Bolt notes that ‘representation’ implies the inevitability of the absence or loss of the referent (Bolt 2004: 155). She observes that the referent is bracketed out by Saussurean semiotics but in Peircean semiotics the referent ‘is an insistent force which puts pressure on and deforms the sign’ (Bolt 2004: 174-175). I infer that it can be argued that the referent, like the stem cell alluded to in Figure 1, differentiates and insinuates itself into painting when graphic marks operate both as signs and not signs, that is, through the instability of representation.
If I focus on the possibility that non-representational truth may emerge from a portrait, I find it hard to believe that there are enough truths about being and earth for different truths to emerge in respect of all possible portrait sitters. Bolt’s provocation opens this up. However, where this may take us is not clear. While Bolt notes that Peirce’s concept of the index was developed to theorise the relationship between a photograph and the depicted object (Bolt 2004: 181-182), following her earlier critique of Western metaphorics of light as illumination, we may question whether the role played by light in this process reveals or conceals. Further, when one applies indexicality to painting, as Bolt does in theorising ‘real material effects’, it is the body of the artist that is alive in the work. How do we differentiate between the traces of the bodies of the artist and sitter in portraiture?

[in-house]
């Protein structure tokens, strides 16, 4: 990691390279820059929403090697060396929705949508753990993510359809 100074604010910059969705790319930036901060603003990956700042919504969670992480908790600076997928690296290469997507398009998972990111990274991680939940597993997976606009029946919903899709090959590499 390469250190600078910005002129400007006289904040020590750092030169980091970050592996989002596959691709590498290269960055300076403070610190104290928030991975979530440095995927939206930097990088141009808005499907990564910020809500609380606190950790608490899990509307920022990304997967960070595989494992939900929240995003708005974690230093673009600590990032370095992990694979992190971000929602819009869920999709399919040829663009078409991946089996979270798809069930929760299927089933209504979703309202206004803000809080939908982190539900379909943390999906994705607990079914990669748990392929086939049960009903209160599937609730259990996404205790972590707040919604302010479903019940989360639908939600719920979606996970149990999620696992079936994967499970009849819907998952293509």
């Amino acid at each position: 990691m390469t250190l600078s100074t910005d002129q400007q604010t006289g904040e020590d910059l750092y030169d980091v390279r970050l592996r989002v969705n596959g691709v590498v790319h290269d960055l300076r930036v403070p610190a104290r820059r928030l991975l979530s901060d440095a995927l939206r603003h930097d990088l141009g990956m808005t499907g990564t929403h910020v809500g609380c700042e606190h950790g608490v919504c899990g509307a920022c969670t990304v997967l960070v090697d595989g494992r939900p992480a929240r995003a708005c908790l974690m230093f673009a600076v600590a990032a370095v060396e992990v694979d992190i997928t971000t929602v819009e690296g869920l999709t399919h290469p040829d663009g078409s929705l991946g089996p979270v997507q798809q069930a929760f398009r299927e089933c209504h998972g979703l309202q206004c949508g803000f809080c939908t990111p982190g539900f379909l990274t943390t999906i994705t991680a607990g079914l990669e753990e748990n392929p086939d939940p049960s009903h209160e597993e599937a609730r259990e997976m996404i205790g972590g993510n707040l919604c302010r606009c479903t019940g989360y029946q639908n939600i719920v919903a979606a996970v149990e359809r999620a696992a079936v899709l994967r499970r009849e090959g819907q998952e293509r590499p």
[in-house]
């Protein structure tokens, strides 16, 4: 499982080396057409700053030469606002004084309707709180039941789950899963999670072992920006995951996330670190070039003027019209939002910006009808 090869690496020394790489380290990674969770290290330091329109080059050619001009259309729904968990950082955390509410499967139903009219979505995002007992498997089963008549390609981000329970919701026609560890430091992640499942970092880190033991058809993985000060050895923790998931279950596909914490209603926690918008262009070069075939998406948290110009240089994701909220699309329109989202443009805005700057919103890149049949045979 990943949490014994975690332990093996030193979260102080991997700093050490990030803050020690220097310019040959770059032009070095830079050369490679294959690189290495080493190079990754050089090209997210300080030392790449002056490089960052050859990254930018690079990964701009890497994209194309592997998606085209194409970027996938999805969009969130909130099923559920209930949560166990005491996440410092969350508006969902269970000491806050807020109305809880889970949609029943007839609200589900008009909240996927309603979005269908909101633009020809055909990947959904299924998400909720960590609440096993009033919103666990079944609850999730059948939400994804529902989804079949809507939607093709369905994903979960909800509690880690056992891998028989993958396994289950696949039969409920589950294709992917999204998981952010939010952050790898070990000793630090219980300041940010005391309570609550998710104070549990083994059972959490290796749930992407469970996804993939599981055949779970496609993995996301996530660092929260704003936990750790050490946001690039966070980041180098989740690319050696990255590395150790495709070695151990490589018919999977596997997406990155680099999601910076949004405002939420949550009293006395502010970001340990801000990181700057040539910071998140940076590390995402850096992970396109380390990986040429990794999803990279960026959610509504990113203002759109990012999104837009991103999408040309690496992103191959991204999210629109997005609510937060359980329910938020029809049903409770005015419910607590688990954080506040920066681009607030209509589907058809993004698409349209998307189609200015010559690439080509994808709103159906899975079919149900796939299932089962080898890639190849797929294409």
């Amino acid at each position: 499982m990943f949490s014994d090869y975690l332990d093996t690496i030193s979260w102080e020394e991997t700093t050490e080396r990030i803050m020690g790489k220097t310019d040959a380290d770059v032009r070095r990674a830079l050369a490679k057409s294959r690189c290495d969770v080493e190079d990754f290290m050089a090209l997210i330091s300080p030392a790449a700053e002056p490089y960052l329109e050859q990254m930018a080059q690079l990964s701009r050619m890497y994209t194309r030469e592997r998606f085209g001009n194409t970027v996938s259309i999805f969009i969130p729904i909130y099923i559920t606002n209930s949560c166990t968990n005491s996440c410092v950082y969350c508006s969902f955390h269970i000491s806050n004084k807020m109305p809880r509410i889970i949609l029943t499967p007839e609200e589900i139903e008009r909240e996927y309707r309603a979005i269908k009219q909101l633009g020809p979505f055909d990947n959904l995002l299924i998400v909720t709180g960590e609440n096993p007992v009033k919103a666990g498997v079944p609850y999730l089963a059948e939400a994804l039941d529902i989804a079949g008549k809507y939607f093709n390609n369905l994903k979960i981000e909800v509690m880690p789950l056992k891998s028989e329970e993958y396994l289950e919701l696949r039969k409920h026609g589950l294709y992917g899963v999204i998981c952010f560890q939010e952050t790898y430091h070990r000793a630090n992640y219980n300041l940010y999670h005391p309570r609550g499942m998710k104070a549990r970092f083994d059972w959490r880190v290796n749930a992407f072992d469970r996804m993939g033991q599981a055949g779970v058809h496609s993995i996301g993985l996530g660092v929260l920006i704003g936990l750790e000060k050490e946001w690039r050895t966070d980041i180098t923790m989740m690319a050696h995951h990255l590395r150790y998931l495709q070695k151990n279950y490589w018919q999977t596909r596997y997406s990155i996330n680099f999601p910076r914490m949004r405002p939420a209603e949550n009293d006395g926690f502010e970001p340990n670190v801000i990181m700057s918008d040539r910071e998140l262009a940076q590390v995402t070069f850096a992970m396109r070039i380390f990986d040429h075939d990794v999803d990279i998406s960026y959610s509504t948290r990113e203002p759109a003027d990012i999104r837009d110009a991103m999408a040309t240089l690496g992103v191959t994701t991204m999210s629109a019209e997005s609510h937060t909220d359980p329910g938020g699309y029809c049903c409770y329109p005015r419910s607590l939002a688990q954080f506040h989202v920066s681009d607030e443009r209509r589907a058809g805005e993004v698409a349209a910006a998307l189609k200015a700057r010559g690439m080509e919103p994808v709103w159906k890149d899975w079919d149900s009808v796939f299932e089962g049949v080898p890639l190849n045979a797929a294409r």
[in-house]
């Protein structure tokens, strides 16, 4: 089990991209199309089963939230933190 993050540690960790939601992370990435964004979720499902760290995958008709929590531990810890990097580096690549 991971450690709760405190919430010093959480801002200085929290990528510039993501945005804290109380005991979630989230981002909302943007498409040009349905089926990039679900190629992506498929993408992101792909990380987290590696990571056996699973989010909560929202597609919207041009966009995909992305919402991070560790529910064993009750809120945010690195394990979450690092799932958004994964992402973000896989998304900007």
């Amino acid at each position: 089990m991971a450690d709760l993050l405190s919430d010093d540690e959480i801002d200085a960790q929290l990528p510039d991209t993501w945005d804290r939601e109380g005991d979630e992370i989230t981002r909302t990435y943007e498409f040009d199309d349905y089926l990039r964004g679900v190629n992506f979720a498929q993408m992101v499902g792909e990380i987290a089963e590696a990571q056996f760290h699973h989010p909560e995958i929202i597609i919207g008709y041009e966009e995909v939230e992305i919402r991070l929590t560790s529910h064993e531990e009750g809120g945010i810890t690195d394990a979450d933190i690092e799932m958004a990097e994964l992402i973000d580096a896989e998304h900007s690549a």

As I have noted above, Bolt suggests that the artist can produce a ‘visual stutter’ by painting ‘perception itself’ to create a disjunction within the sign system (Bolt 2004: 161). For me, this resonates with Heidegger’s concept of the preserver, who restrains usual knowing and looking. In my forthcoming article I have argued that this involves the artist restraining seeing-as to operate in a mode approaching mere seeing. On this view, I argue that the artist’s intention, knowledge and world view are ultimately irrelevant to the emergence of non-representational truth. While Bolt suggests that ‘knowledge’ as well as matter is implicated in the artistic encounter, I infer from her conclusion that the outcome is ‘unpredictable and uncontrollable’ that she may hold a similar view (Bolt 2004: 50, 78).